History is never quite as real as when it is told by those who lived it. Ruby Thompson, living during the World War ll London Blitz bombing blasts history out of the realm of dry, dusty names and dates and places the reader in the midst of the terrifying events as they unfold. This is very important documentation and will have tremendous appeal to those who have an avid interest in the effect of the war on ordinary citizens.
Joan arrived at eight o’clock this morning, for the day. Of course she was very surprised to find Artie and Hilda here. Miss Coppen the same, when she came this afternoon. It is another perfect day. The B.B.C. announces that the Government has decided that beginning next Thursday, nobody may leave Great Britain, and this is for security reasons.
Tuesday, April 25 1944
The B.B.C. announces that Germany has isolated Denmark; beginning today, nobody may either leave or enter Denmark.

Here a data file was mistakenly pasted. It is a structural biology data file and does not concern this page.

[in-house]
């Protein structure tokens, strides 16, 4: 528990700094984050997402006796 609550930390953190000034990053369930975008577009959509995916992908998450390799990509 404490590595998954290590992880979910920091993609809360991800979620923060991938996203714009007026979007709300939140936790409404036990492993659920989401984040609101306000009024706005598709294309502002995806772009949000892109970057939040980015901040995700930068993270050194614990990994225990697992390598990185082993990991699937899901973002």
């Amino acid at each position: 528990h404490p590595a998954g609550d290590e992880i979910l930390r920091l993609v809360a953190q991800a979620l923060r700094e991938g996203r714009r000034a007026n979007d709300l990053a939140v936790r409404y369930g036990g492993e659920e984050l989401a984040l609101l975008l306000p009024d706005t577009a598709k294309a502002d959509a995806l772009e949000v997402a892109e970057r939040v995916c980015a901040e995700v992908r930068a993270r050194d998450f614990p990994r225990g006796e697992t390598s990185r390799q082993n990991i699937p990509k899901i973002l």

Sunday April 30, 1944
Artie and Hilda just left for mass; Ted is out at the Home Guard, the first Sunday since his accident. I have the feeling Mother ought to walk in. The weather is perfect. The week has passed much better than I anticipated. Artie and Hilda are obviously happy to be here, Artie particularly so. I think Artie must have been very unhappy in Glasgow. Twice I have heard Hilda say to him: “You’re happy now-aren’t you? You’re happy here.” Once: “You were always grumbling in Glasgow. You grumbled about everything.”